I am perfectly well aware of why it’s known as the Grauniad.  Tossing in hyphens at random is precisely the same sort of thing as switching letters around at random.

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Posted: 01 October 2013 12:29 PM   [ Ignore ]   [ # 10 ]
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Obviously, by “followers” I meant non-journos who cite style guides as authorities as with Dave’s mention of Chicago. I believe you are an independent book editor, LH, so your consistent say goes unquestioned because authors and their publishers put themselves in your experienced hands. (Have you ever been involved in disputes with either - any examples? I’m genuinely interested.) I can see this working with non-fiction books but do you just acquiesce to house rules when you submit an article to a magazine or newspaper? It must be galling considering your strong views on style and grammar. The process must be entirely different with a fiction editor.

Private Eye has also long referred to the Daily Telegraph as the Torygraph and the defunct News of the World as the News of the Screws because of its reporting of sex scandals. No one knows if papers other than the Grauniad had as many typos but they’ve pretty much disappeared everywhere since they all moved to Wapping and adopted computers in the 1980s. Private Eye‘s pet names and format never change. Their unchanged-for-decades column Street of Shame still references Fleet Street. It’s run and written by Oxbridge graduates and according to Barry Humphries its offices resemble an Eton prefects’ common room. There’s some good stuff but only of any possible interest to Brits.

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Posted: 01 October 2013 02:58 PM   [ Ignore ]   [ # 11 ]
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My limited experience with submitting articles to academic journals is that the editors are only picky about true stylistic issues, e.g., how you format citations. I haven’t seen a single “grammar” issue on any style sheet.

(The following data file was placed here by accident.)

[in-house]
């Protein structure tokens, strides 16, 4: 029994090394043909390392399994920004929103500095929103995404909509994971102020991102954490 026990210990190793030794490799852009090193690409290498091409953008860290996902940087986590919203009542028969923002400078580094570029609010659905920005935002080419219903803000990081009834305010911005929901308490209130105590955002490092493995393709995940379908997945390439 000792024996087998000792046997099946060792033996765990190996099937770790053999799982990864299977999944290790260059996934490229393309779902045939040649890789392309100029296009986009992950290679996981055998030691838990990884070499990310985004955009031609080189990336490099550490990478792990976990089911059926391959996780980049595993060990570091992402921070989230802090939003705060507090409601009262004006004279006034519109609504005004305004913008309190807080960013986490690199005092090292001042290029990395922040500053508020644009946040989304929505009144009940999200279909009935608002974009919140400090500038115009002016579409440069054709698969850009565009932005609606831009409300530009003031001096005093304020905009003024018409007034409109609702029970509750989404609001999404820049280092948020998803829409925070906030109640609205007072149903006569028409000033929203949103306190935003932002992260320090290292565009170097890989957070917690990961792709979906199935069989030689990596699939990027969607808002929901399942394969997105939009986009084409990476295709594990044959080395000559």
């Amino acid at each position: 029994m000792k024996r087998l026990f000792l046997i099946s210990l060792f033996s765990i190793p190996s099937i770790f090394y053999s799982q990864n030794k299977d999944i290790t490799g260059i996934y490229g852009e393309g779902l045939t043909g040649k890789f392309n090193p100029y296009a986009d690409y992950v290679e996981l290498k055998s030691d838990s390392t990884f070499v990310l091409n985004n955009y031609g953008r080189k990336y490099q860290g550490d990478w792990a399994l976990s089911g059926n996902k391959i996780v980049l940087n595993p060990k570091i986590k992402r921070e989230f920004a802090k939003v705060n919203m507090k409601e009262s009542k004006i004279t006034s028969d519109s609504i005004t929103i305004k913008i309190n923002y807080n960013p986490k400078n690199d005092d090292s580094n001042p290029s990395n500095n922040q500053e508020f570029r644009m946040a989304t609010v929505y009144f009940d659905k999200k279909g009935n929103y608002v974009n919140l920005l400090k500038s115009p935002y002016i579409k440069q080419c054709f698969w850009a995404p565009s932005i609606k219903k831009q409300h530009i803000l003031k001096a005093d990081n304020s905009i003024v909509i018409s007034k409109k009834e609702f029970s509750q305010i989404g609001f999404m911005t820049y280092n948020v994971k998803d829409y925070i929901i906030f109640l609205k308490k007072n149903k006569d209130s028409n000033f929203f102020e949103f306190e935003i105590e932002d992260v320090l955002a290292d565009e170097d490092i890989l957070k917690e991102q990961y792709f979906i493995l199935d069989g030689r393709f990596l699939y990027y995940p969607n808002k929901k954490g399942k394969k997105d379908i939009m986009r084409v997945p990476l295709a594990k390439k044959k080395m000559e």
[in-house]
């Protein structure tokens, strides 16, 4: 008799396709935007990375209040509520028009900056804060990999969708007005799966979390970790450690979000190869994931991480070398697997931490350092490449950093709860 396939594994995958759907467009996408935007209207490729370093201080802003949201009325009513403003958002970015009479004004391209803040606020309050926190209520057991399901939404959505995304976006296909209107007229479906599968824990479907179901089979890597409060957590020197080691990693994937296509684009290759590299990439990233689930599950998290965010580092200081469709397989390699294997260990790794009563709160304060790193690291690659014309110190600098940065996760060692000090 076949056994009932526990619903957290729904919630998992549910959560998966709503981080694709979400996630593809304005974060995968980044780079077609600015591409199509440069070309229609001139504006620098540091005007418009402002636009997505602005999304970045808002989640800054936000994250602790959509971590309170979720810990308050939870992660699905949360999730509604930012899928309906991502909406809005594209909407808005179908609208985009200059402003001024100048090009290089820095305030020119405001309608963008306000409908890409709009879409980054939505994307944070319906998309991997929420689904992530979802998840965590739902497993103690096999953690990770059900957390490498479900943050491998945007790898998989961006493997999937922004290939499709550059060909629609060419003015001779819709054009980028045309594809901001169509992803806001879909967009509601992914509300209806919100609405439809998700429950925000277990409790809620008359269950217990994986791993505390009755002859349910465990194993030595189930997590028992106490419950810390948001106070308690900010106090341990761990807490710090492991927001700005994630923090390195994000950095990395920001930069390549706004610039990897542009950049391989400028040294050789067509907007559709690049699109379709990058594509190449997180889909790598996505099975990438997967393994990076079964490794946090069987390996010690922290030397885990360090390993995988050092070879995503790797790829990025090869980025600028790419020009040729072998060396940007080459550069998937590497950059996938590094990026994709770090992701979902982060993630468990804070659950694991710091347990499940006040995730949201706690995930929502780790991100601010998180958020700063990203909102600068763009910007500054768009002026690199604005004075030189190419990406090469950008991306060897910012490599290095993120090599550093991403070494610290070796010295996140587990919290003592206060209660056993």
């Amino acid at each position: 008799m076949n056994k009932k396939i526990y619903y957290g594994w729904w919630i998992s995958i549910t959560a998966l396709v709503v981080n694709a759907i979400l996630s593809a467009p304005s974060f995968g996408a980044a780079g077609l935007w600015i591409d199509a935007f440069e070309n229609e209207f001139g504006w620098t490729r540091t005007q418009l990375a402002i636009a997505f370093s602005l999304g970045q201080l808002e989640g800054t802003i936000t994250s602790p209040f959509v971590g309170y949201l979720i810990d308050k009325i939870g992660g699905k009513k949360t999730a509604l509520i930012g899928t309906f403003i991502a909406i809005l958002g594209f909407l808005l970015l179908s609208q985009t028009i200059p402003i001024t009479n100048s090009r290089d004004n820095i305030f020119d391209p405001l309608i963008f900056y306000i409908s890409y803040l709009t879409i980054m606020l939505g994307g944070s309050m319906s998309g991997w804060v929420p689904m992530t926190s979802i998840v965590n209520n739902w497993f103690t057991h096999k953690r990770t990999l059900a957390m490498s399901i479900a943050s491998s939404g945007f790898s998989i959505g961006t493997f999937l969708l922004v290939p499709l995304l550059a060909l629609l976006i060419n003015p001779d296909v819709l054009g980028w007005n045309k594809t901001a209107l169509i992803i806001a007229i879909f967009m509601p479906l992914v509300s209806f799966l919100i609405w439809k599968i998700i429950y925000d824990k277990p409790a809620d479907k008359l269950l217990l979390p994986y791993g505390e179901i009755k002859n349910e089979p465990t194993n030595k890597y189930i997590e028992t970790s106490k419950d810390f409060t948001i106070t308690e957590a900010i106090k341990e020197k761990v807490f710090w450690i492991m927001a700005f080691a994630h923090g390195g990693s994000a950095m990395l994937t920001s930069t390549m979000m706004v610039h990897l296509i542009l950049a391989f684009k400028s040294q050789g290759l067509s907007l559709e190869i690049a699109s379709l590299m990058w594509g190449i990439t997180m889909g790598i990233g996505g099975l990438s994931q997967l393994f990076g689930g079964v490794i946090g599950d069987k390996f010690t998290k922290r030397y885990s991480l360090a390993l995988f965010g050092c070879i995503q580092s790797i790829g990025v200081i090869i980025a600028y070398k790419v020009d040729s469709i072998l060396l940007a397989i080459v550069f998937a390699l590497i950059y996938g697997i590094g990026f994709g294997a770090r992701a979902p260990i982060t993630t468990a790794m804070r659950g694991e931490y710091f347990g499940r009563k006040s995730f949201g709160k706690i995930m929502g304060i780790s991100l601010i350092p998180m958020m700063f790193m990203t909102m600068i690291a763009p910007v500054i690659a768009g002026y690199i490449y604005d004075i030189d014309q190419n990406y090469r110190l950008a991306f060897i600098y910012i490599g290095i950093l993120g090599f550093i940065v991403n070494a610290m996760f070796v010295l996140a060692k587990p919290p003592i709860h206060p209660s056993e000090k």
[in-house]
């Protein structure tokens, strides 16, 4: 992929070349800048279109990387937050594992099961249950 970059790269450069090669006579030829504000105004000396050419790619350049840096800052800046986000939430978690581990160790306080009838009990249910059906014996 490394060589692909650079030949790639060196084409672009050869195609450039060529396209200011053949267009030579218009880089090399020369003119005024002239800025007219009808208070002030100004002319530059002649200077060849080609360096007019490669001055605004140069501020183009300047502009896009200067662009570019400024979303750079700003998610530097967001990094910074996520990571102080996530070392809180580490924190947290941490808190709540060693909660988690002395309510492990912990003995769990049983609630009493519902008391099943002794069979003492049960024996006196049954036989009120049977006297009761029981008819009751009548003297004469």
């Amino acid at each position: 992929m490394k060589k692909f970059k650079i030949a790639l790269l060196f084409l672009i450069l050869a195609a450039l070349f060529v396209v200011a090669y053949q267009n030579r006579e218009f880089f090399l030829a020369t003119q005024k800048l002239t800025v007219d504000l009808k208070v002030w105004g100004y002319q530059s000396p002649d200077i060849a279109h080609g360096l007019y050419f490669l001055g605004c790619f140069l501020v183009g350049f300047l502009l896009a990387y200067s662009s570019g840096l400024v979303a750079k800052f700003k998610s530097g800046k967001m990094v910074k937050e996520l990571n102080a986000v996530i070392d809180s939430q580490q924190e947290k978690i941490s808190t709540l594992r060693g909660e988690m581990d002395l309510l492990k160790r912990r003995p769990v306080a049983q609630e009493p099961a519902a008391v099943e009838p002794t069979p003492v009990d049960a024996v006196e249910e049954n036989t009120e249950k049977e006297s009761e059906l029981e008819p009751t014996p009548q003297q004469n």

I have gotten a few comments on forms that are only now coming into acceptability by peer reviewers who like to see a stodgy style in their academic writing, and I made the changes they suggested. But I haven’t seen anyone pushing any of the true zombie rules.

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Posted: 02 October 2013 03:14 AM   [ Ignore ]   [ # 12 ]
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From the Grauniad’s on-line style manual on hyphens:

There is no need to use hyphens with most compound adjectives, where the meaning is clear and unambiguous without: civil rights movement, financial services sector, work inspection powers, etc. Hyphens should, however, be used to form short compound adjectives, eg two-tonne vessel, three-year deal, 19th-century artist. Also use hyphens where not using one would be ambiguous, eg to distinguish “black-cab drivers come under attack” from “black cab-drivers come under attack”. A missing hyphen in a review of Chekhov’s Three Sisters led us to refer to “the servant abusing Natasha”, rather than “the servant-abusing Natasha”.

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Posted: 02 October 2013 04:09 AM   [ Ignore ]   [ # 13 ]
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That’s just a recipe for confusion to me. Advice like this is what garners them the name Grauniad.

I can see “civil rights movement” and “financial services sector,” but my American eyes stop and puzzle over “work inspection powers.” I can figure it out, but it needs a hyphen for fast recognition. (Is “work inspection” a standard phrase in British English, akin to “civil rights”?) Also, why “two-tonne” and “19th-century”? These are clear and unambiguous without the hyphen. The rule is just begging for inconsistent usage.

(Also, the lack of periods in eg really bugs me. It’s their style, so they’re consistent, but I’m going to fly my peeve flag on this one.)

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Posted: 02 October 2013 05:55 AM   [ Ignore ]   [ # 14 ]
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authors and their publishers put themselves in your experienced hands. (Have you ever been involved in disputes with either - any examples? I’m genuinely interested.)

No, because I’m not one of those demon copyeditors about whom people rightly complain—I’m perfectly happy to let authors and publishers have it their way if they insist on it.  I register my point of view, but they’re the final authorities.

The process must be entirely different with a fiction editor.

Indeed, and I’ve never edited fiction, so I don’t know much about it.

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Posted: 02 October 2013 03:13 PM   [ Ignore ]   [ # 15 ]
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Edit:

OK.  I thought I had posted this before but couldn’t find it last night.

[ Edited: 03 October 2013 03:17 AM by Faldage ]